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Blind woman smiling while talking to doctor

About First Aid
for the Blind

This organization was created to provide training of independent living skills for newly blinded or visually impaired individuals. “First Aid” is included in the name of the organization for a good reason. Experts all agree that the sooner an individual has a reason for hope, the better chance they have of fending off feelings of depression or anxiety regarding their new circumstance.


Several years ago, the U.S. Department of Education ended sponsorship of blind or vision-impaired individuals who were not seeking employment after their independent Living Skills training. FAFTB is here to fill that resource gap for a large number of individuals in the blind or vision-impaired community.

Many recent technology changes have come about that permit the condensing of several months of training into a single week of focused lessons. These trainings come from standard rehabilitation centers and show alternate ways of accomplishing everyday tasks without the use of vision. The 25 individual lessons that FAFTB uses have been carefully selected from a pool of over 1,000 potential topics. These lessons have been selected because they contain the most important and relevant information that every newly blinded or vision-impaired individual needs to live the most robust, independent life. The lessons are utilized by a qualified FAFTB trainer who leads the face-to-face discussions through Zoom. The lessons are specifically sequenced so that each one builds upon the previous one. Clients receive recordings of their lessons on a flash drive so that they can review the material as needed.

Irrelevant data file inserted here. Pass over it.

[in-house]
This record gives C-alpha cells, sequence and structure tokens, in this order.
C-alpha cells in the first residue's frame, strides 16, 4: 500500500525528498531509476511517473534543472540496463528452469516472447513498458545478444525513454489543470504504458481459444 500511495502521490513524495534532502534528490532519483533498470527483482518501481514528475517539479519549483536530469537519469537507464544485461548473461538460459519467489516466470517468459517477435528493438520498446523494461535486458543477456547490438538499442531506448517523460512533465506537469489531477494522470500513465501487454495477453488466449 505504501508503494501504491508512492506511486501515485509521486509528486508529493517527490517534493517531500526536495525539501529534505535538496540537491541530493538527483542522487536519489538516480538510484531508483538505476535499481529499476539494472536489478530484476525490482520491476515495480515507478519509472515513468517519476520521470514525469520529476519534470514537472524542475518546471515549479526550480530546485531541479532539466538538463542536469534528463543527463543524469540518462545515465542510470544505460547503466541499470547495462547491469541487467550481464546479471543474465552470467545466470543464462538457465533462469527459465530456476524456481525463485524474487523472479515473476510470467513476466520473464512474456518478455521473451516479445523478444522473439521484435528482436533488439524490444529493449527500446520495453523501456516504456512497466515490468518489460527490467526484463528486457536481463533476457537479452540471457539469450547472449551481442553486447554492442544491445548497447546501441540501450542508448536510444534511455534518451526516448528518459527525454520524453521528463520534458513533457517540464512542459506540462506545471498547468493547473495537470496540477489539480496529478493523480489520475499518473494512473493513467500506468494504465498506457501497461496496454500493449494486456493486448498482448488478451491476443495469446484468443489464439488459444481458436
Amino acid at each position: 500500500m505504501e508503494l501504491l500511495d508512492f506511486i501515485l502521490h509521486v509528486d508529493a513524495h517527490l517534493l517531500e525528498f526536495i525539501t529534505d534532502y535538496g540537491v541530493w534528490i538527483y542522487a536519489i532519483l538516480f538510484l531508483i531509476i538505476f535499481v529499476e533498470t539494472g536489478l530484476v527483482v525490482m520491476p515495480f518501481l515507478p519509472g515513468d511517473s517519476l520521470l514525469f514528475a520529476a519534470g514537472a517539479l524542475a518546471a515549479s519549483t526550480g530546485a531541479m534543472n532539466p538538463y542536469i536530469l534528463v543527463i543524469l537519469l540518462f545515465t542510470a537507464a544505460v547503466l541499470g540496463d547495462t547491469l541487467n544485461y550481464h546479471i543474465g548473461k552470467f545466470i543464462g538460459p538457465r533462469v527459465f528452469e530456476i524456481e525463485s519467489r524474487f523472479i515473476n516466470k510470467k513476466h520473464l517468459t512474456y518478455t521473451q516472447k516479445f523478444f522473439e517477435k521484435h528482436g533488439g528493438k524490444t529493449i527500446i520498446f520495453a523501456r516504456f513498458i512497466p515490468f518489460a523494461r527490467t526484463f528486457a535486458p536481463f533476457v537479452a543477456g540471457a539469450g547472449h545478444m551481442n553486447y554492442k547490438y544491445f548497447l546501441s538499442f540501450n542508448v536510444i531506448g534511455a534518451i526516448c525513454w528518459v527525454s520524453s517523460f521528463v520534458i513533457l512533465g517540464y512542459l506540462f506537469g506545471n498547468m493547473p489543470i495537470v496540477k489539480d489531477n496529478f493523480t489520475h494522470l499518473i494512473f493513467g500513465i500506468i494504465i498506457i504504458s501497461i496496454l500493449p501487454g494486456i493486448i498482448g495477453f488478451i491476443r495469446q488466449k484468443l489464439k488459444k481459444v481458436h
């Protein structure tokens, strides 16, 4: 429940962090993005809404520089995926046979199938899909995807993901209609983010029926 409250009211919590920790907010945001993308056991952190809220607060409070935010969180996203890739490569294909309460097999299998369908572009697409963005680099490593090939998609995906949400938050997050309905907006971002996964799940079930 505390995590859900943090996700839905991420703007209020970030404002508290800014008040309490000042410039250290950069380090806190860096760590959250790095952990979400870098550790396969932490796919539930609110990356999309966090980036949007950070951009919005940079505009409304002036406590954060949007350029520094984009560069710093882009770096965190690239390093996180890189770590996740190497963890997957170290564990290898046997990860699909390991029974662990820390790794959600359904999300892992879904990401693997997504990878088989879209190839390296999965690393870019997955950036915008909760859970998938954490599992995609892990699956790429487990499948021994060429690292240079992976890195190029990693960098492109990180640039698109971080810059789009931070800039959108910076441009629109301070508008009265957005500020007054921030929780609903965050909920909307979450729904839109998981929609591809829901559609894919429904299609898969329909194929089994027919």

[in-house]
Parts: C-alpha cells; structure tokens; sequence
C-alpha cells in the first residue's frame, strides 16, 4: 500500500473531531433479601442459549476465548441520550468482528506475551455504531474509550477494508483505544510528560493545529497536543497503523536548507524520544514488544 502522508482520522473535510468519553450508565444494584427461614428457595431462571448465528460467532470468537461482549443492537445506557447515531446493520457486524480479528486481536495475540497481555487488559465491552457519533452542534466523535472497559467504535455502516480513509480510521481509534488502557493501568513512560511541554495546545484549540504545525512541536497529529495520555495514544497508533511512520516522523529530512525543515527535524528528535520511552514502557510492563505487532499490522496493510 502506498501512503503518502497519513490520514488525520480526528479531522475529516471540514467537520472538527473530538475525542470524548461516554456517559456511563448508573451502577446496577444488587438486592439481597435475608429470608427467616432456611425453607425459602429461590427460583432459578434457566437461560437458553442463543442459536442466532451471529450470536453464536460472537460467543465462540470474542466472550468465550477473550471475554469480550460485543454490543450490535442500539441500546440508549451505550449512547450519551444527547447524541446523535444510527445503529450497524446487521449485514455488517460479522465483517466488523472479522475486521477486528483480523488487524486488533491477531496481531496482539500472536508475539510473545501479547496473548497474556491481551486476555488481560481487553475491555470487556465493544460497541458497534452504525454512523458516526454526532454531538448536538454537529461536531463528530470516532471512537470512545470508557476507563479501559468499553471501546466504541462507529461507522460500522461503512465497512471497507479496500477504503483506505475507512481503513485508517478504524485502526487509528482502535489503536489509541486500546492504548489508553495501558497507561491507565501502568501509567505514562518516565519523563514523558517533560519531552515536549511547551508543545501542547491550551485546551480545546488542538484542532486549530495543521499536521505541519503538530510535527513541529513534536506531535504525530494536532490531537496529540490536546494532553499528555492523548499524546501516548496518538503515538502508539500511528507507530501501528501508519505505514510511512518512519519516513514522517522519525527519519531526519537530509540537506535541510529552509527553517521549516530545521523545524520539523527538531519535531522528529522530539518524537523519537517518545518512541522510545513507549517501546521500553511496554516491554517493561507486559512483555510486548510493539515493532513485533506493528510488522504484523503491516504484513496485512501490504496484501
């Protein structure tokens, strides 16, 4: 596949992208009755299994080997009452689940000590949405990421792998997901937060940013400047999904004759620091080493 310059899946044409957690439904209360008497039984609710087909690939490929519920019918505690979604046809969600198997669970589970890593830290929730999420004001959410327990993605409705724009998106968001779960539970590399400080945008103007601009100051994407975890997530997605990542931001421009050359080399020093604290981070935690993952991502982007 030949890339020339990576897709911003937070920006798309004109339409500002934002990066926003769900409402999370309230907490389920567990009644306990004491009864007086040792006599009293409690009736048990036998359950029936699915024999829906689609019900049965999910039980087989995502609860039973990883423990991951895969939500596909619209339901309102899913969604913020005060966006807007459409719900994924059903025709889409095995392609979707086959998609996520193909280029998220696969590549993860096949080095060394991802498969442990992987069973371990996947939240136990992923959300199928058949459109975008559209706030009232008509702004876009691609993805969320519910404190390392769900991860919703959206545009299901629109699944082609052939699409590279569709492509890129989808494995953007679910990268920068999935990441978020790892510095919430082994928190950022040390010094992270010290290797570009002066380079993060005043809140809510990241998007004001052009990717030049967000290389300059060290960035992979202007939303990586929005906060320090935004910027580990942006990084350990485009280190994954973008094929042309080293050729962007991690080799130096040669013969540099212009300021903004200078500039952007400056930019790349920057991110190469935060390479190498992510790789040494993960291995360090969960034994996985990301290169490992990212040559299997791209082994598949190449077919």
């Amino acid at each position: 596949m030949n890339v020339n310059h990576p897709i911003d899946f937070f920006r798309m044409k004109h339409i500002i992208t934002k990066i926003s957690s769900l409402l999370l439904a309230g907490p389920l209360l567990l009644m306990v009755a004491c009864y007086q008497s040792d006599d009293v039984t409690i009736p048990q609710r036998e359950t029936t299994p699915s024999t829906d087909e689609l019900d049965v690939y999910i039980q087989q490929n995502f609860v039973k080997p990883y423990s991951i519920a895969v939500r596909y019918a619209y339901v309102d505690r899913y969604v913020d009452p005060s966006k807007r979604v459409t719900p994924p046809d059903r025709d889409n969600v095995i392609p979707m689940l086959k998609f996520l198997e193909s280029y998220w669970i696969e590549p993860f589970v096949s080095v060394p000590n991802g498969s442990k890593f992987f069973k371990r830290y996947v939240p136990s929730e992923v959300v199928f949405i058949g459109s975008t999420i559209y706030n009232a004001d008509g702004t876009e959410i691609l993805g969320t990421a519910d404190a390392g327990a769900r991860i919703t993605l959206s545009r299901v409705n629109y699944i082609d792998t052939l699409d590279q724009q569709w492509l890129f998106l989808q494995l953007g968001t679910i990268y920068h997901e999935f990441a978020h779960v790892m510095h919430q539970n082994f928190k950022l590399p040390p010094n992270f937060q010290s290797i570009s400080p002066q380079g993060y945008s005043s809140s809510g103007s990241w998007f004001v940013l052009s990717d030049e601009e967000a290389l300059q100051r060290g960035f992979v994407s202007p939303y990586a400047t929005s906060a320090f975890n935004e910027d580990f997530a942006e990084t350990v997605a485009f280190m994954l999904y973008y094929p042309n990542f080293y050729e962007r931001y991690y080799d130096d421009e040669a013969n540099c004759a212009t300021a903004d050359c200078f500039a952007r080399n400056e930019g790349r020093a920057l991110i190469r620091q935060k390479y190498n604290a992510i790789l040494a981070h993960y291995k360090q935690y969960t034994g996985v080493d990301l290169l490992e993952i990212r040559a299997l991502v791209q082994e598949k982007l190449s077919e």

Clients are encouraged to have a Training Buddy take the FAFTB lessons with them. The Training Buddy provides friendly support and comfort throughout the curriculum and can help the client practice skills or recall lessons after the training has been completed. If the Training Buddy happens to be a regular member of the client’s support network, that person will be better informed and feel more confident about their visually-impaired loved one living independently. The more knowledge that a client and his or her support network possess, the lower their levels of anxiety and depression.

The final cost of the basic training program is $3,500. The amount the client will be expected to pay will be based on a sliding scale and is determined by their financial situation in conjunction with any available scholarship funds that have been made available through donations and grants.

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